Posted by : Wendy B Saturday, 13 February 2016
I'm late to the Island. Or rather, I wasn't ready for the Island when I first tried to watch Lost. I'd caught two or three episodes back when it first aired. I distinctly remember watching the episode that revealed Mr. Eko's past. I liked it. I watched another episode much later, one featuring Locke. I liked him too.
But that damn polar bear. That damn black smoke.
I wasn't ready.
Over a decade later, and with encouragement and support of my friends (by that I mean me flailing at them and them having to relive all the pain), I discovered what it truly means to get lost.
Oh the black smoke and the polar bear and a myriad of other things are still extremely WTF about the show, but they are all cursory. They are not things to get hung up on and seek explanations for. In fact, in the year or so undertaking that this six season watch has been for me, I have carefully avoided reading almost anything about the show, and my friends kindly did not spoil me, providing over comfort and understanding and "I told you so"s when appropriate.
Actually, a few seasons in, I did read The Lost Will and Testament of Javier Grillo-Marxuach, where the Lost writer and producer of two seasons answers the simple question: did we make it up as we went along? It was a spoiler free essay that proved to be extremely enlightening and furthered my growing fascination with the show. I was already hooked by then and the insights only dug the hooks in deeper. I am amazed by how the show could so seamlessly keep itself tied together, even when some strings blew into the wind. The visual and linear consistency--even when time travel became a thing--was astounding. Yes it became convoluted and no one could have stepped into the show part way through and understood anything, but for those who watched from the beginning, it was all there, connecting and interconnecting, from small moments, to big ones, literally start to finish.
In Grillo-Marxuach's essay, he writes that the executives wanted explanations for everything, and they wanted scifi--but not too scifi. The character backstories were created to fill in the blanks around the strange occurrences on the mysterious island. But those very stories--those characters--became the heart and soul of the show--as it should be. I say again and again that good characters are what draw me into a story, and Lost had no shortage of them.
Moreover, this was a gorgeously diverse cast where the lead was the standard white guy, but he did not get to be the hero. There was no tokenism. There were no overused tropes (well, there were a few, but I'll overlook them as they weren't prominent and frequently used plot devices). Everyone had a role to play that left no room for Jack Shepard (shut up Bioware) to walk in and save the day, even though he tried hard to do so--which itself was an amazing part of the storytelling.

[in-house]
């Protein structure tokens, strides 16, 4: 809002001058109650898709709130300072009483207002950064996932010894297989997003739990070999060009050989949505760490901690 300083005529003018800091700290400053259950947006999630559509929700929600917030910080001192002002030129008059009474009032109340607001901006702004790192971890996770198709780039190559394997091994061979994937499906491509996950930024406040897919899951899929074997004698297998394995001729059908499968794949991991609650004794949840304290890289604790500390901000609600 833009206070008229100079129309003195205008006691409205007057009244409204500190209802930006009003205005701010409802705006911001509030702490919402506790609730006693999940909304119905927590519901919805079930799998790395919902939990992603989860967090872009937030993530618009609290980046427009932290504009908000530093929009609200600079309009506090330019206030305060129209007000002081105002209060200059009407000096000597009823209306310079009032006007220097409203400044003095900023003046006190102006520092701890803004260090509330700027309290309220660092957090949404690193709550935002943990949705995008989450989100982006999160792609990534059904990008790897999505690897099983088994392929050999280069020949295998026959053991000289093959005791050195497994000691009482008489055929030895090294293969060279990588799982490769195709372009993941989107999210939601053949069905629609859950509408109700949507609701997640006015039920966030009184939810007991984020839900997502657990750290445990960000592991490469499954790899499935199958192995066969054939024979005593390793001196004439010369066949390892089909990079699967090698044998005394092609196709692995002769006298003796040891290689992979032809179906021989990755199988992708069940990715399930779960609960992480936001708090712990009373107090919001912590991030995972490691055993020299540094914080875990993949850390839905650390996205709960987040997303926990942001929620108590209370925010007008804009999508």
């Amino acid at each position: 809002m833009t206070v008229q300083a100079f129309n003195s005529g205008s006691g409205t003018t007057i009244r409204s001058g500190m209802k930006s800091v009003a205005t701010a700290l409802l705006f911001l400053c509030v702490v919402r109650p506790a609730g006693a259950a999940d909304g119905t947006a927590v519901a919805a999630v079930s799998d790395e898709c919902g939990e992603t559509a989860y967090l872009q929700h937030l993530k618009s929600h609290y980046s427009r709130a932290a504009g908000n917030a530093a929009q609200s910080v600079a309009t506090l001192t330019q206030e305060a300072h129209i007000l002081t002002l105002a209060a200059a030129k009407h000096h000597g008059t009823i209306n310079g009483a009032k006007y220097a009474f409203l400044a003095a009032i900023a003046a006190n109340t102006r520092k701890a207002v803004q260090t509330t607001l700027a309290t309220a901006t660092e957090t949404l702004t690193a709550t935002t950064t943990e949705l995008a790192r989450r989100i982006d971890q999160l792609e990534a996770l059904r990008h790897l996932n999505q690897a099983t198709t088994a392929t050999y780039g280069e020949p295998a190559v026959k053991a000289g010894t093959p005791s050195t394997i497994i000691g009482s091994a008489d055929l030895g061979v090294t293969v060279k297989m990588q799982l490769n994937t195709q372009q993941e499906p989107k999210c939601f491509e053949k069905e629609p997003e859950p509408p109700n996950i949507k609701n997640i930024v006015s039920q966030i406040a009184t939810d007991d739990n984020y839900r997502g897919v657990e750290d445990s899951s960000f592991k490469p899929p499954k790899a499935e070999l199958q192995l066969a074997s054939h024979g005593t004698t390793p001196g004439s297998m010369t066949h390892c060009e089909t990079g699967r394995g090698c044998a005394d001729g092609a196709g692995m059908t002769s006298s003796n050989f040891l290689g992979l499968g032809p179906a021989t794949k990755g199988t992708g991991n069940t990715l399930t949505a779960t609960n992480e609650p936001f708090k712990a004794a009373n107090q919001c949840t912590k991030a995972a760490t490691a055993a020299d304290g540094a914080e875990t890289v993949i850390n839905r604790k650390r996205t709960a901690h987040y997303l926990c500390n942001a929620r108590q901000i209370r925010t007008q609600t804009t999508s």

I finally finished the entire six seasons last month. There were a lot of tears and a lot of flails over the time, with much of it happening in that final stretch. Facebook, in its infinite oafishness, did accidentally spoil me a few episodes shy of The End when a friend shared a link warning me that the Netflix version of the final episode was 18 minutes shorter than it should be. Facebook felt the need to share other posts about Lost, one of which asked "Were they really dead the whole time?" Thanks, Facebook.
In truth, I wasn't mad, as it wasn't at all surprising. I suppose that was the source of the controversy when the finale first aired. I have not looked into it and don't really care to any more than I care to delve into the main unexplained aspects of the entire series. I like inconclusive endings and knew from the start that was what I was getting into. I am also not fond of forced happy endings for the sake of happy endings. This felt... right. It was bittersweet. An end but not quite. Happiness even in loss.
Perhaps some saw the ending as a waste of time, having watched all of that to learn it wasn't really real. But we don't know what is on the other side, and I want to believe in something sometimes. Perhaps not mysterious islands, but... something. Second chances maybe? A chance to grow and learn who we are truly meant to be? Or who we are meant to be with?
I am glad I watched Lost. Glad I watched it now when I could truly appreciate it... and then... let it go...